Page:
Analects: With Selections from Traditional Commentaries (Hackett Classics)
Confucius, Edward Slingerland
This edition goes beyond others that largely leave readers to their own devices in understanding this cryptic work, by providing an entrée into the text that parallels the traditional Chinese way of approaching it: alongside Slingerland's exquisite rendering of the work are his translations of a selection of classic Chinese commentaries that shed light on difficult passages, provide historical and cultural context, and invite the reader to ponder a range of interpretations. The ideal student edition, this volume also includes a general introduction, notes, multiple appendices--including a glossary of technical terms, references to modern Western scholarship that point the way for further study, and an annotated bibliography.
Confucius is pleased with his humility and realistic assessment of himself. Or, as Fan Ning suggests, “Confucius is pleased with the depth of his commitment to the Way, displayed by the fact that he is not eager to obtain glory or official salary.” Other commentators understand the “cannot be trusted” as referring to the rulers of the time; Huang Kan reports such an alternate interpretation: “What Qidaio Kai means is that the ruler of the time were not trustworthy, and he therefore could not take
loftiest matters with those who are above average, but not with those who are below average.” Although some commentators understand “average” to refer to overall moral character, in an alternate version of this passage in the Guliang Commentary it explicitly refers to level of understanding, and this is the most likely meaning here. Most commentators see this as a rationale for Confucius’ practice of “skillful means”: altering his teachings to accord with the level of understanding of his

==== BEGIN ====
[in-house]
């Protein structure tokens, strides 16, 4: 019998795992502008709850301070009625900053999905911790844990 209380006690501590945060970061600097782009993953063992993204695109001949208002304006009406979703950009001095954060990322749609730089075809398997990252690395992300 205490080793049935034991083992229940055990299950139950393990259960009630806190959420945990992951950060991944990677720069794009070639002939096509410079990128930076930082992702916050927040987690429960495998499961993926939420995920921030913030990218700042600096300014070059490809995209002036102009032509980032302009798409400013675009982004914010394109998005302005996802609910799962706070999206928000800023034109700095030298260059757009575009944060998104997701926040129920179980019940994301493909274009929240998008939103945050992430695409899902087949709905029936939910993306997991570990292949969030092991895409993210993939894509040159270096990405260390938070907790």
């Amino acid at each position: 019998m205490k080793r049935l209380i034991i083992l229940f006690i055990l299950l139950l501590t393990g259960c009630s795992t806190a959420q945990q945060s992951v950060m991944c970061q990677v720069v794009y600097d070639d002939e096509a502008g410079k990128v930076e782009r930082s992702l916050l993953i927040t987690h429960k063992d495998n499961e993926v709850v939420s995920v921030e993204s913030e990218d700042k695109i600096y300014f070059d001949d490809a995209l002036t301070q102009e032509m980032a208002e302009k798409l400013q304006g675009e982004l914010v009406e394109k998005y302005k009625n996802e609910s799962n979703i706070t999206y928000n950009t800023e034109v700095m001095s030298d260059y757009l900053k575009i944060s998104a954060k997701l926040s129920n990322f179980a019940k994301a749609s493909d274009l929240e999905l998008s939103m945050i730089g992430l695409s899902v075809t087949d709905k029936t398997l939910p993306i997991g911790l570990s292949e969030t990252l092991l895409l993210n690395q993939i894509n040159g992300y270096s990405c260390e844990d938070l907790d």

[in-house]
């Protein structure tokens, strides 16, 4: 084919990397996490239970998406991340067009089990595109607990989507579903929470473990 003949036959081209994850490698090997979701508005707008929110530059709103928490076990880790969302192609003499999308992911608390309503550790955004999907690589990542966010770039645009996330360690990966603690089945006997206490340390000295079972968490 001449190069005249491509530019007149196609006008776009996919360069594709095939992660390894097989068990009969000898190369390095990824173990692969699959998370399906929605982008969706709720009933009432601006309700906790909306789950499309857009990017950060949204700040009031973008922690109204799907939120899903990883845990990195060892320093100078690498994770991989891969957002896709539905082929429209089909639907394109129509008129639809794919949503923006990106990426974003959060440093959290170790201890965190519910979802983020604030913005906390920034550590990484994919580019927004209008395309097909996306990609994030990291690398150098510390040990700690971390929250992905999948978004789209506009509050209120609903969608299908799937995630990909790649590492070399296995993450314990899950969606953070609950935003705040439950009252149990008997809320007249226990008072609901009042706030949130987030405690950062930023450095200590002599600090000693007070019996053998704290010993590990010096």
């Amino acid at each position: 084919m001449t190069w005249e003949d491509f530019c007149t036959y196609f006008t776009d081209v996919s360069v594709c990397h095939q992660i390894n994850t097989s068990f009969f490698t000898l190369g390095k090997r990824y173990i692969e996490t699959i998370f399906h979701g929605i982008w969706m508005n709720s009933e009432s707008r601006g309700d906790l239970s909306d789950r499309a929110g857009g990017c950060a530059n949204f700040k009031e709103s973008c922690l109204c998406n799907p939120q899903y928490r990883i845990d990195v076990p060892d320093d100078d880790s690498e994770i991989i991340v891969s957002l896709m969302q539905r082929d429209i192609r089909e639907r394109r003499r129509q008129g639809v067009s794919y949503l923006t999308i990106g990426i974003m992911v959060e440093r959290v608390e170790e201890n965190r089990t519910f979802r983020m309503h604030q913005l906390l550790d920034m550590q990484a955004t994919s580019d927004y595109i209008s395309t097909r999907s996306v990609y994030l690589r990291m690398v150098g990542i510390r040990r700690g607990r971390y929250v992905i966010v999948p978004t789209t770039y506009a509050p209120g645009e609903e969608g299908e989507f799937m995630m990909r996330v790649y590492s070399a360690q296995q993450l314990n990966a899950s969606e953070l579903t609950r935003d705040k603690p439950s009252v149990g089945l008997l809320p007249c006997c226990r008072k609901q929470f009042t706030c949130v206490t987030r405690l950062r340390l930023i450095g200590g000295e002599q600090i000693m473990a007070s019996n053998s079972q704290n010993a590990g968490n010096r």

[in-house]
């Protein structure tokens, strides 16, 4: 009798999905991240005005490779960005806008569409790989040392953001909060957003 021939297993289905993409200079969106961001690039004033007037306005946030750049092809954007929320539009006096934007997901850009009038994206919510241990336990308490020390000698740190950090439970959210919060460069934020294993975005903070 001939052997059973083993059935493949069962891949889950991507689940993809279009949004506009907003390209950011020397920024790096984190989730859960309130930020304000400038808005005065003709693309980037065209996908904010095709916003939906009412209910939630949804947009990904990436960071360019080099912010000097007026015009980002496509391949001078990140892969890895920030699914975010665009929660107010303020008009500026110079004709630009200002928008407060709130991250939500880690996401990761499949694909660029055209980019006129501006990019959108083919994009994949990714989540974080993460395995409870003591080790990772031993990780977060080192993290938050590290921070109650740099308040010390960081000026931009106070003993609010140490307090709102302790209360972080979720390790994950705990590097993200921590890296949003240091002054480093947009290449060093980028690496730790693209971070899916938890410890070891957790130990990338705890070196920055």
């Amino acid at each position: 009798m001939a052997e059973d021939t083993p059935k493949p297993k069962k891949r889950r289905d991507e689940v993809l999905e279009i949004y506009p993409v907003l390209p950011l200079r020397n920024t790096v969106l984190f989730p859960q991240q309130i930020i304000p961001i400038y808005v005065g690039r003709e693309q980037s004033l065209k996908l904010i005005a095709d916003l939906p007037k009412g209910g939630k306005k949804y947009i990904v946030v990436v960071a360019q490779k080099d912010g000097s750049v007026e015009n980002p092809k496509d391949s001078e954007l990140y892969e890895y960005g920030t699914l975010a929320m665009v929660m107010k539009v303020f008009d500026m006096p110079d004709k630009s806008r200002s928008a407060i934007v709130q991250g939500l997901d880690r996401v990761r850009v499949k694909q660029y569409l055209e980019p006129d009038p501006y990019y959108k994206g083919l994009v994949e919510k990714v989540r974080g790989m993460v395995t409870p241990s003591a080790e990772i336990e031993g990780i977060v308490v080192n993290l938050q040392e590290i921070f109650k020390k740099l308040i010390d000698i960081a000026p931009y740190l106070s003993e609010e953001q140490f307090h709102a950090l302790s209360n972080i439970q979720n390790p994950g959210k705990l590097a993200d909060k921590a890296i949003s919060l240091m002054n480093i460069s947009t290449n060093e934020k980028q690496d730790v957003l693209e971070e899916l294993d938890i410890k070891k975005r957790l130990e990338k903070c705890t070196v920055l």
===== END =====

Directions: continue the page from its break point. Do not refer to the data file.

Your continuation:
ritual was an elaborate affair— consisting of many layers and involving intricate stitching—and Confucius’ contemporaries had begun replacing it with a simpler silk version. Confucius apparently feels that this does not interfere with its basic function. When approaching a ruler or other superior sitting on a raised dais, ritual dictates bowing before ascending the stairs, but Confucius’ contemporaries had taken to ascending the stairs and only bowing when directly before their ruler. This is a
aggressive, whereas Confucius taught the more gentle and refined “Southern style,” exemplified by the court music of the sage-king Shun. His initial complaint was probably intended as a goad, aimed at getting Zilu to take up a more appropriate style of music. As Huang Kan explains, Zilu was hard and unyielding by nature, and in his zither playing also displayed a vigorous, aggressive style. Confucius, knowing that he was not destined to live out the full span of his years, repeatedly tried to
accountability, but it is important not to lose sight of how distinct from modern liberal ideals the early Confucian conception actually was. 12.20 Zizhang inquired, “What must a scholar-official be like before he can be considered accomplished (da )?” The Master replied, “What do you mean by ‘accomplished’?” “Sure to be renowned (wen ), whether serving the state or a noble family.” Duke Xiang, Year 21 (551 b.c.e.); Legge 1991d: 490. Chapter 3.22; Hightower 1952: 100–101; see also 3.24: 105–106.